This fascinating, wide-open presidential election cycle motivates more and more people to become actively interested in current events. Regardless of the outcome, this can’t help but strengthen our nation’s civic activism.
My 15-year-old son has actually become slightly engaged in the political process as well. We’re not ready to take off the tightly knit ski hat, cut our hair, pull up our pants, and don a coat and tie like Michael J. Fox in the 1980s sitcom “Family Ties,” but it’s a start. Indeed, this slowly emerging interest had me channeling Kenneth Branaugh in the remake of the movie “Frankenstein” when said creature stirred for the first time and he looked to the heavens and wailed, “It’s Aliiive!”
Productive intellectual inquisitiveness in the adolescent teen male must always be encouraged, no matter how flickering the flame. Words must be chosen carefully so as to gently fan that flame rather than put it out.
And so, on primary nights, the lad has asked me to turn the television onto CNN “so we can watch the scores.” It’s not a logical leap from ESPN, I guess, and politics is the biggest spectator sport in this country, so I do nothing to disabuse him of the notion.
His comments with respect to Mrs. Clinton would sit well with her adversaries. He’s dumbstruck at how she can conceivably be trying to change the rules with respect to Michigan and Florida.
“That sucks,” he say. “Isn’t that cheating?”
Our discussion about Barak Obama struck me, however. He asked me if I liked Obama. I said that I did like his style and would be OK with him as our president. I said I worried about his foreign-policy experience and how much his social programs would cost me in terms of increased taxes, but that I think he would be refreshing.
He said he thought I liked McCain and asked why I hadn’t asked another son to take the McCain sticker off the truck he drives that has been adorning the rear bumper since late in 1999. I told him that I do like McCain and that I intend to vote for him.
This puzzled him. With his head cocked quizzically like the image of the little dog staring into the victrola horn that was long the RCA logo, he asked, “But how can you like Obama if you are going to vote for McCain?”
I explained that it was OK to respect someone who held different political opinions than yours. I talked of Ronald Reagan and Tip O’Neill having a belt together at the Capitol after battling each other over tax cuts. I mentioned that Ted Kennedy and Orrin Hatch were fast friends. I then explained who Orrin Hatch was.
I reminded him that if I couldn’t respect people of differing viewpoints, then how was I able to stay married to his mother. He said he figured it was because I was cheap and didn’t want to give up half of what I own.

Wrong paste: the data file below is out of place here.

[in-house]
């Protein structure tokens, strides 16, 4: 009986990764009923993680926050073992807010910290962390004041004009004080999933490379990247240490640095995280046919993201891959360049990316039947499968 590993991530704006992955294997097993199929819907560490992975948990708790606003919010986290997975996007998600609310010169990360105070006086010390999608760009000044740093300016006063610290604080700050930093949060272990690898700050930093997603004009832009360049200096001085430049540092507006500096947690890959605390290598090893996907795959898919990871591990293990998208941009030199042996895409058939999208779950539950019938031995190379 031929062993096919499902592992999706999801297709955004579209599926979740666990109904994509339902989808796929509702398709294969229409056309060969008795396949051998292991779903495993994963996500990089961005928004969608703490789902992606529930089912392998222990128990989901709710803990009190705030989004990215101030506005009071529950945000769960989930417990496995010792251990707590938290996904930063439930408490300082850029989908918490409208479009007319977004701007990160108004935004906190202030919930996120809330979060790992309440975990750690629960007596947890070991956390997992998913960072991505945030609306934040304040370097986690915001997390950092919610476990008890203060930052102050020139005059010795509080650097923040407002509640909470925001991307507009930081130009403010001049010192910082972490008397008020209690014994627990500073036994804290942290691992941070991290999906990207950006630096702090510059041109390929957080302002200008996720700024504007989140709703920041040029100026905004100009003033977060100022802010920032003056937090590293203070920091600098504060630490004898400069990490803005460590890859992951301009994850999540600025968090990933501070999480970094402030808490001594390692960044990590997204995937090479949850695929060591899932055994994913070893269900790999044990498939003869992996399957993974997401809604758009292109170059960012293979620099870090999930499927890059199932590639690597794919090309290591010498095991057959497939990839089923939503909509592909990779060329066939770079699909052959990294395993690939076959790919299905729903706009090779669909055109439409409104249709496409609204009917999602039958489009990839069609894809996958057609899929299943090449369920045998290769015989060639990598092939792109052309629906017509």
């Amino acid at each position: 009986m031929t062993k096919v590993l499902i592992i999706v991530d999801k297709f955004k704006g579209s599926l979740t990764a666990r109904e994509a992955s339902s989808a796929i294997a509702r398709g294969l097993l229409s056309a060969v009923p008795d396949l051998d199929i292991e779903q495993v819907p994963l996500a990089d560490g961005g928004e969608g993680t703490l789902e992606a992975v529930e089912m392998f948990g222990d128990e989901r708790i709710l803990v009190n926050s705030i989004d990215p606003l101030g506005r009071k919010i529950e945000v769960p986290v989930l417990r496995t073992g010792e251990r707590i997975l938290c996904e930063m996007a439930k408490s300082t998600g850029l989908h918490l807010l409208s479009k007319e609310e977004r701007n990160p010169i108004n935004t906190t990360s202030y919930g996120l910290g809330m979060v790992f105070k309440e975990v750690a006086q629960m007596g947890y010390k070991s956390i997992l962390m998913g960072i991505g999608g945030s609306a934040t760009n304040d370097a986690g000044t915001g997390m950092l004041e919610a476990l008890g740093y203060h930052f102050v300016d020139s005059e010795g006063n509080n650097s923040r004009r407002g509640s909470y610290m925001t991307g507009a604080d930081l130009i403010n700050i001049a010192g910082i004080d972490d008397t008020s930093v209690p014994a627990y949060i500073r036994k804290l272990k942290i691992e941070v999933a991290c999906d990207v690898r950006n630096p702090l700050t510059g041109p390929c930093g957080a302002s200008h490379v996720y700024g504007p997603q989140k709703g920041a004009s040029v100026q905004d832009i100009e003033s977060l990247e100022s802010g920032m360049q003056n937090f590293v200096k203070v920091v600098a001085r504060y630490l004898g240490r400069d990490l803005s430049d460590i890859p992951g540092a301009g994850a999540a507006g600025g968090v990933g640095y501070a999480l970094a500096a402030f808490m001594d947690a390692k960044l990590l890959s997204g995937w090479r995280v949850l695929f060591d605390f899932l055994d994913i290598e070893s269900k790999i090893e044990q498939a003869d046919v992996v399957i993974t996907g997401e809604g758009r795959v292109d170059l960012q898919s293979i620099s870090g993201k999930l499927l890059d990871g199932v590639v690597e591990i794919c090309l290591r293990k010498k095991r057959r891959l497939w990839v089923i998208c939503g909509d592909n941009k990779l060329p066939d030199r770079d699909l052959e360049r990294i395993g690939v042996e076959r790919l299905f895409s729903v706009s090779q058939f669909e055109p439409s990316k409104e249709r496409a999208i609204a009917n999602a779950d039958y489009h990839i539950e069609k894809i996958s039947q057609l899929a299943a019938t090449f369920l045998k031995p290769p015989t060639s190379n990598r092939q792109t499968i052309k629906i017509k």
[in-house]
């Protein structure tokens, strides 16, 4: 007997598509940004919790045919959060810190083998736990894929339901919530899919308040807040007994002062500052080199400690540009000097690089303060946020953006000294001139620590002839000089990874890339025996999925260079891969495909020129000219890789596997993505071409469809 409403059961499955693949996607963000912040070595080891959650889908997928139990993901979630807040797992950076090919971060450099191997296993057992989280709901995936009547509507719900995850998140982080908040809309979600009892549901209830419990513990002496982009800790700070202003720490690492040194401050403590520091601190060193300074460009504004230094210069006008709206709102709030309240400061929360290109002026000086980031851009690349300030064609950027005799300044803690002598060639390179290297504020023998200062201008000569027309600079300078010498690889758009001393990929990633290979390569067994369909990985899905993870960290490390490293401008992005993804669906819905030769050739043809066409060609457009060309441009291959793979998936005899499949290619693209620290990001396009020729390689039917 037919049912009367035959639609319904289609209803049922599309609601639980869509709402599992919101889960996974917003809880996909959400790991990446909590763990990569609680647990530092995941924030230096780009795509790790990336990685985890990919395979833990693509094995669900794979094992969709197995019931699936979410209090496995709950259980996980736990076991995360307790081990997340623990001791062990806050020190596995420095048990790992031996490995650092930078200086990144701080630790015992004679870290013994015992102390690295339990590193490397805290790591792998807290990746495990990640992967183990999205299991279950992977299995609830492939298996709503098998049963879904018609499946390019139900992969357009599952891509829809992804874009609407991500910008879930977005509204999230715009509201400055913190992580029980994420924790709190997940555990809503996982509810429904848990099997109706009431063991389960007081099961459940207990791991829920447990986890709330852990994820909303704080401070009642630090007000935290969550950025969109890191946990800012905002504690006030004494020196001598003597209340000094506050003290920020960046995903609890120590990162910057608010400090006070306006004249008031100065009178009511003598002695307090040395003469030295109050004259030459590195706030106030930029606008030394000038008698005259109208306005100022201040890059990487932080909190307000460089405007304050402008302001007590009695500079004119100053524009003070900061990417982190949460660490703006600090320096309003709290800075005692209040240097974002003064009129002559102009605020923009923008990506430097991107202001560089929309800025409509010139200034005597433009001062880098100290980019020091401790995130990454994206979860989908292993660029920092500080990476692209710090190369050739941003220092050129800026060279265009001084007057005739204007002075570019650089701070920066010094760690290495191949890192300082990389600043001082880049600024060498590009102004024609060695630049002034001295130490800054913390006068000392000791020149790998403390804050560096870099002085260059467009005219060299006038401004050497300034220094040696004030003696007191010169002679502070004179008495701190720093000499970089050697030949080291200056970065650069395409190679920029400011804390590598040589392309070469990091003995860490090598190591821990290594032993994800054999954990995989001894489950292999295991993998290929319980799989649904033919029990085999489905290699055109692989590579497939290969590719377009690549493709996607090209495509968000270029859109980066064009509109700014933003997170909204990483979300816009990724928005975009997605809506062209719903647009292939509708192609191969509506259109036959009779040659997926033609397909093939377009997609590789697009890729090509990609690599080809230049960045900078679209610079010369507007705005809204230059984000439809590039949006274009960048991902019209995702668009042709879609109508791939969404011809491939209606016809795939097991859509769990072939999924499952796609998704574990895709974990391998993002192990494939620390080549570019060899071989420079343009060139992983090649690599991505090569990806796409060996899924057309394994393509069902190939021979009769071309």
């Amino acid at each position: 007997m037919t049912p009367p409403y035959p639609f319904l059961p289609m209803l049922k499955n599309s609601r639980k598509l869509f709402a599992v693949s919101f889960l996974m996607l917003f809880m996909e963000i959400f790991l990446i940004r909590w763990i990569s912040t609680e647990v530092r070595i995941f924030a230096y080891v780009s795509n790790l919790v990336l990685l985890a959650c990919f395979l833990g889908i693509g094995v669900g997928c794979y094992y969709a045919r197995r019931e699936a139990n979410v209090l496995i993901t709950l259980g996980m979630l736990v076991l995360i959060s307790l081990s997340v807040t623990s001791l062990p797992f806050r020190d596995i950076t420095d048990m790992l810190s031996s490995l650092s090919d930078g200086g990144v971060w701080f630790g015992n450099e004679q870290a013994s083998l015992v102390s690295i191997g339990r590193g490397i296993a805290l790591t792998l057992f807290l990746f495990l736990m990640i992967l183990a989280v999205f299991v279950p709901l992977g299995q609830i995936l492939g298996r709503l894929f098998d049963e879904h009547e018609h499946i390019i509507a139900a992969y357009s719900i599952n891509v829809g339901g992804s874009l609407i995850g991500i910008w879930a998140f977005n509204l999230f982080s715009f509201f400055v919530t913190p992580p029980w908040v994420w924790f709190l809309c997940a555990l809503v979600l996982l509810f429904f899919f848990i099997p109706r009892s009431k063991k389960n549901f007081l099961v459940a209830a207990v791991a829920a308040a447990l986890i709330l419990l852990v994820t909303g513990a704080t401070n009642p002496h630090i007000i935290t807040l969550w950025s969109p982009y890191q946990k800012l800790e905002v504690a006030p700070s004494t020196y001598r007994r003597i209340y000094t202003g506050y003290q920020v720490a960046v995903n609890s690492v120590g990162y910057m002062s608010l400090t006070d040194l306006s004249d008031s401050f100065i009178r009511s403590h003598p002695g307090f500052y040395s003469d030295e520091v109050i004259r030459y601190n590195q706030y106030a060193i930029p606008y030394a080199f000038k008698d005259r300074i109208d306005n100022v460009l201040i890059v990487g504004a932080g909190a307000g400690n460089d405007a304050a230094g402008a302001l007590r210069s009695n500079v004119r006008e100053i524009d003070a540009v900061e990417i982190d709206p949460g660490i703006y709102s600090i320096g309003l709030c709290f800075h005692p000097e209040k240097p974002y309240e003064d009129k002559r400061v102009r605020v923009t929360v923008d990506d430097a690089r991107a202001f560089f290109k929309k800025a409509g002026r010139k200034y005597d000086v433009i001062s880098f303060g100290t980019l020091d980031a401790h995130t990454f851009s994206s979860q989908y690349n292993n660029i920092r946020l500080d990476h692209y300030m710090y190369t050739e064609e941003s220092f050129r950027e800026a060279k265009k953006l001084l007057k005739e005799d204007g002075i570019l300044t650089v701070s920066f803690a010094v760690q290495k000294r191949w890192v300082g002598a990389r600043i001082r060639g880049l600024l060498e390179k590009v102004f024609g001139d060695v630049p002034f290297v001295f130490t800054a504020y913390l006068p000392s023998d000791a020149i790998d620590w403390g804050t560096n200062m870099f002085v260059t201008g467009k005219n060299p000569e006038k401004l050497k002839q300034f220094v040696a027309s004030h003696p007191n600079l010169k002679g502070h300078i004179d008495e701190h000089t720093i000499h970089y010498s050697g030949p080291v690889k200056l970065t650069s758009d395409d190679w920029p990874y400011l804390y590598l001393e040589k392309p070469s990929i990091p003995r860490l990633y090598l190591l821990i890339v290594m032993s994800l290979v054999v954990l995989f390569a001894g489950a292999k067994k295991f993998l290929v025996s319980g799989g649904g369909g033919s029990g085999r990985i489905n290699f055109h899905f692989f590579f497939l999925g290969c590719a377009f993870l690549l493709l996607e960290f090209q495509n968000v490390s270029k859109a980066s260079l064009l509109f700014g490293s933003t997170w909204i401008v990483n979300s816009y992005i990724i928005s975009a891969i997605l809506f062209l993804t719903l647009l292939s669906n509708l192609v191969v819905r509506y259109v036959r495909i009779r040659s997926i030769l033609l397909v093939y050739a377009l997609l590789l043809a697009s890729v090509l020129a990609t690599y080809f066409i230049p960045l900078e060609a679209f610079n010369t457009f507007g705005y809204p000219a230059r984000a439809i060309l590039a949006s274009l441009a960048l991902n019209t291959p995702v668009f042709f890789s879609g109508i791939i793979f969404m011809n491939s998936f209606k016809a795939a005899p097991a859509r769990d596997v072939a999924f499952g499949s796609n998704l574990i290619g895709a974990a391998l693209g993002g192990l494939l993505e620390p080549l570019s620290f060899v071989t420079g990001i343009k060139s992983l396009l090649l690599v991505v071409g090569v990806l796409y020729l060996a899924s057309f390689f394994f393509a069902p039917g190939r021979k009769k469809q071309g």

And then it hit me. This teen was born in 1992. All he knows are the Clinton and W. Bush years. All he’s heard about are whitewater, perjury, oral sex, impeachment proceedings, the Vast Right Wing Conspiracy, stolen elections, swift boating, cutting and running, and the fact that “Bush lied and people died.”
There hasn’t been civil political discourse in his lifetime. He’s seen nothing from our national leaders to suggest respect for differing viewpoints. I reminded him that the two incumbents I beat when I have run for selectman are people whom I still respect, noting that I have talked often with the most recent individual I beat, and we share common views on many local issues. I threw out the tired line that people can disagree without being disagreeable about it.
This past Sunday I sat down to watch Meet the Press. Obama second Sen. Dick Durbin and Clinton second Sen. Chuck Schumer postured over the role super delegates should hold in the Democratic National Convention and whether the Michigan and Florida delegates should be recognized.
Will this thing turn into a circular firing squad? Will it turn nasty, disillusioning the millions of young voters and nominally civic minded teens tuning into current events for the first time in their lives?
Young people questioning adults as to how they could like someone for whom they didn’t intend to vote is a symptom, not a cause. It is the Geiger counter crackling in our ear that should be warning us of the excessive toxicity and radioactive nature of the posturing that has been oozing out of Washington polluting our national political discourse for essentially a solid generation.
We need more young pups gathering around the RCA Victrola that is our political system. Here’s hoping the political leaders keep the partisan attack dogs leashed, if not euthanized, so we do not scare them off.
Mr. Woollacott is president and founder of Renaissance Group International Inc. Contact him directly at firstname.lastname@example.org.